Sex worker arrests declining in Dallas

dallas Whether it's in broad daylight or after sundown, you will find them here. 

They're standing in the parking lot of an adult video store or walking behind a motel down the street. 

Harry Hines Boulevard has had a long association with suspected prostitution, but Dulce Lopez says the last eight months have been like nothing she's ever seen. 

"It's crazy because we're right here in the corner and we see it all the time every hour of the day," said Lopez, longtime manager of Sign Express on Denton Drive.  

Lopez says the sex workers are driving away customers. 

"If they could clean the area up a little at least, it would be great," she said. "We would get a lot more customers here."

Mohammed Jinini, co-owner of King's Outlet, said the number of suspected sex workers right outside his store has increased dramatically since last fall. 

"For the business it's really bad now," he said. "If you have a family, you want to get in, you think twice before you park and come in."

The City of Dallas has an ordinance that prohibits loitering for the purpose of soliciting sex known as manifestation, which is a Class C misdemeanor. 

CBS News Texas looked into the number of citations and arrests made through an open records request. 

Dallas Manifestation Citations/Arrests:

2020 - 913 cases2021 - 384 cases2022 - 465 cases 2023 - 622 cases2024 - 0 cases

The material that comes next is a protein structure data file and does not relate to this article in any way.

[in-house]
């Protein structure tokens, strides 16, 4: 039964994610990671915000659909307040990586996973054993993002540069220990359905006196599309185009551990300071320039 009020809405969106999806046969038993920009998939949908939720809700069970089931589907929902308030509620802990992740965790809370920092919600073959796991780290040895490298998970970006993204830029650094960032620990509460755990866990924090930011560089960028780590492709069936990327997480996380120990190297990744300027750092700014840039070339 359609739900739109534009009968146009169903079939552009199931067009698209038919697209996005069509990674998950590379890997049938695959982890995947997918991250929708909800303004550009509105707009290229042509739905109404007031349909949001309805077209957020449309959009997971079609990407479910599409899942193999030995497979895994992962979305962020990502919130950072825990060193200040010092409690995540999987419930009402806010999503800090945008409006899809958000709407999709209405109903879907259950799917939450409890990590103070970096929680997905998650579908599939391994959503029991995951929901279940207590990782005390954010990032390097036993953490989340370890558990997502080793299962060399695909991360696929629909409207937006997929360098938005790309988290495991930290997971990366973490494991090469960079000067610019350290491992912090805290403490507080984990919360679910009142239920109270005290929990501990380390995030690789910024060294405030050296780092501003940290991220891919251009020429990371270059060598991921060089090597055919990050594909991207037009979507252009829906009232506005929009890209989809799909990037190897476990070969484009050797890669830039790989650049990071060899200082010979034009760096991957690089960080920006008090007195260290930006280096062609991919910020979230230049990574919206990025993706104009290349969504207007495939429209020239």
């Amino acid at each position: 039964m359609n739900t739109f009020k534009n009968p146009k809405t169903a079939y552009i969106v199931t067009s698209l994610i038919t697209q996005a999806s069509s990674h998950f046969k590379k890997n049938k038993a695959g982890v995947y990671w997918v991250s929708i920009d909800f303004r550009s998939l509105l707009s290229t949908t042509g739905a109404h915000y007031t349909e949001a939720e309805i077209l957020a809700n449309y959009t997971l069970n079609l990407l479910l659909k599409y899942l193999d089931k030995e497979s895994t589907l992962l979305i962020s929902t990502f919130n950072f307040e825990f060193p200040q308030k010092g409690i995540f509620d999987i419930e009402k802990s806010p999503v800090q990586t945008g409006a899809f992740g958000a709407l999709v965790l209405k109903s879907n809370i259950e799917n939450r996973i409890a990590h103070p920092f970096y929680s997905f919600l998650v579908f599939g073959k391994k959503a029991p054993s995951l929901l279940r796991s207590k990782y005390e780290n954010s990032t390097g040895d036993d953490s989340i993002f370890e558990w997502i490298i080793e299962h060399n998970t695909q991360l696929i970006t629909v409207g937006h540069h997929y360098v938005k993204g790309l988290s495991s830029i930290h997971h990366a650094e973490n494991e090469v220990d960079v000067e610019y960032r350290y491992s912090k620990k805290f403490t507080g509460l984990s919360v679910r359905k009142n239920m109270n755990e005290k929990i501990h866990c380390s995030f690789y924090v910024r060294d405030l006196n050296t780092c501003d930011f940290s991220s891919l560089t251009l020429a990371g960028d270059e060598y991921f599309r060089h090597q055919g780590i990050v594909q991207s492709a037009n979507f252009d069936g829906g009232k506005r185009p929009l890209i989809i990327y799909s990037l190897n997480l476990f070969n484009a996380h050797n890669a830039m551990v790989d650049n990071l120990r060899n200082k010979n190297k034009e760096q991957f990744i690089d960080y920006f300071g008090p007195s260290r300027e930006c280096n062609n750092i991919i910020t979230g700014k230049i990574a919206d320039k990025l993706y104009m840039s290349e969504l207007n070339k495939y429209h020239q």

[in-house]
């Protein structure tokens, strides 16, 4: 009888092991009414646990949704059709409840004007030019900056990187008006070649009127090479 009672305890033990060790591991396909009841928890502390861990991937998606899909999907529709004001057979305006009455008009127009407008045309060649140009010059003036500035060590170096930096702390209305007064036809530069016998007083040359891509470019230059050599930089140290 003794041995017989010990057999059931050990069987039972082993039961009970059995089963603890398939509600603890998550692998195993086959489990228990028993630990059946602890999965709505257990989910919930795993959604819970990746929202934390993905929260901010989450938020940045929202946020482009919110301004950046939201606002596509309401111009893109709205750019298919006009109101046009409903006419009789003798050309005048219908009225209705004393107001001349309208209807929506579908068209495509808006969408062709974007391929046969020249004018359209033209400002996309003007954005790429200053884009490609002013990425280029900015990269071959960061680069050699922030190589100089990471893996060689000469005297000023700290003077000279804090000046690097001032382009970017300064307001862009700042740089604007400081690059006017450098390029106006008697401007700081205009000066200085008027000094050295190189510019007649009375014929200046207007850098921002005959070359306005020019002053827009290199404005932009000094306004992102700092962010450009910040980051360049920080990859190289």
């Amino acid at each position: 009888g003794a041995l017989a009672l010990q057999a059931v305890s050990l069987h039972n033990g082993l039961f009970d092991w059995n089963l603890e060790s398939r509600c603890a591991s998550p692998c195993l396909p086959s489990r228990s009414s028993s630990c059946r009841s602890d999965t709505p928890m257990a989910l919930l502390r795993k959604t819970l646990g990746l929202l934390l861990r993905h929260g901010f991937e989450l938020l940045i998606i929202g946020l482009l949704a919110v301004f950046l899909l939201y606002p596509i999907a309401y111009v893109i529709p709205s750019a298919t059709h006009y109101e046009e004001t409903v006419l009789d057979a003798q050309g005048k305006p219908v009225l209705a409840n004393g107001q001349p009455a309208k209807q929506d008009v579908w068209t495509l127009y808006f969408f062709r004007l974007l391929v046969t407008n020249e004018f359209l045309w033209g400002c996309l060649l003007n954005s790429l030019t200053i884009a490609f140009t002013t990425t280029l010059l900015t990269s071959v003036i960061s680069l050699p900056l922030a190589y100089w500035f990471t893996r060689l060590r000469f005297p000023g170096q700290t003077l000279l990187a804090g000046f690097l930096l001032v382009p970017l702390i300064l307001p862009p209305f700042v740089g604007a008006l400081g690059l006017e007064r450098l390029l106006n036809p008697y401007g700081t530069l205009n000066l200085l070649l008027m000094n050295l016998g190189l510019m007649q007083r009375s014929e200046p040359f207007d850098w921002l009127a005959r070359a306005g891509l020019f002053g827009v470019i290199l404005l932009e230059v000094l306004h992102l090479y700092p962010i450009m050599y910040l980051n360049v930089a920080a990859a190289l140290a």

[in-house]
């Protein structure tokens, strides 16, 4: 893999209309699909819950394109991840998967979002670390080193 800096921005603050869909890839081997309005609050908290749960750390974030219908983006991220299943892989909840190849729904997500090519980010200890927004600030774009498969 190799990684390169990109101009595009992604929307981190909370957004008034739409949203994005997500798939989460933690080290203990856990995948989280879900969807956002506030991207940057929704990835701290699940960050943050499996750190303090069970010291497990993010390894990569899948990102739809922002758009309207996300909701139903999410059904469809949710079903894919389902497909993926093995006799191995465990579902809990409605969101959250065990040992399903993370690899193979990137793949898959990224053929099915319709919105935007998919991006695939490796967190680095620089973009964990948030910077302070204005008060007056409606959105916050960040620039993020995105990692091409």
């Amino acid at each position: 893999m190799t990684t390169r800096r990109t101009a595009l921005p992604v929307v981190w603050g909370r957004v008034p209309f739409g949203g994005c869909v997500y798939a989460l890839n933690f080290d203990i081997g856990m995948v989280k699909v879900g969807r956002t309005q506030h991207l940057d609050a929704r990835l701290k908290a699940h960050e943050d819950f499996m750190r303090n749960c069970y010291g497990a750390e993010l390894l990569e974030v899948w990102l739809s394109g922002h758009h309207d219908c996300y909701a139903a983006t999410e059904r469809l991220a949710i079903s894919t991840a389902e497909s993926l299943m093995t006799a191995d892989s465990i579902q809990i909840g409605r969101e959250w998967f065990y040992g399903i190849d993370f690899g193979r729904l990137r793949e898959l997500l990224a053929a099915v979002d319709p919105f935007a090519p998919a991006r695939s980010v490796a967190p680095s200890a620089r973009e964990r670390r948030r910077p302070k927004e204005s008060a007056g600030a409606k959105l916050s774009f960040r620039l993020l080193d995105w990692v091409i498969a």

Source: Dallas Municipal Court 

We found hundreds of cases filed every year since 2020 but none this year. 

We asked Dallas Police why and were told the city's ordinance had to be rewritten last year. 

That, according to a DPS spokesperson, is because "... a court held that the ordinance was unconstitutional. The city has appealed that ruling. In the meantime, the city has since amended the ordinance to address the court's concerns, and DPD is in the final planning stages to begin enforcement under the new ordinance."

A number of Dallas officers said off-camera that prostitution cases take more time and resources than a lot of other criminal offenses. 

The vice unit has conducted three sting operations with undercover officers this year to arrest customers – or John's – but that approach fails to address availability of prostitution. 

The majority of the young women found walking these streets should be treated as victims, according to POETIC, a Dallas agency that offers trauma therapy and support services to those abused by sex trafficking. 

They say police enforcement can be effective if it emphasizes intervention and recovery options over punishment. 

"I think if the intention is to get these victims the help and care that they need, then that is always the first line of defense … is always what we first want to happen," said Chelsea Robertson, POETIC's director of partnerships.

But with no enforcement, it will continue to be the scene in northwest Dallas – a neighborhood that now has Lopez shortening the hours of her sign and T-shirt shop.

"So when it's close to that time, we lock the doors just in case," she said.

It also leaves Jinini uncomfortable bringing his own family to his store until something is done about the crime happening in plain sight.  

"Somebody, they asked me is it legal in Dallas," Jinini said. "I say, 'No it's not legal, but it seems like it's legal.'"

More from CBS News

J.D. Miles


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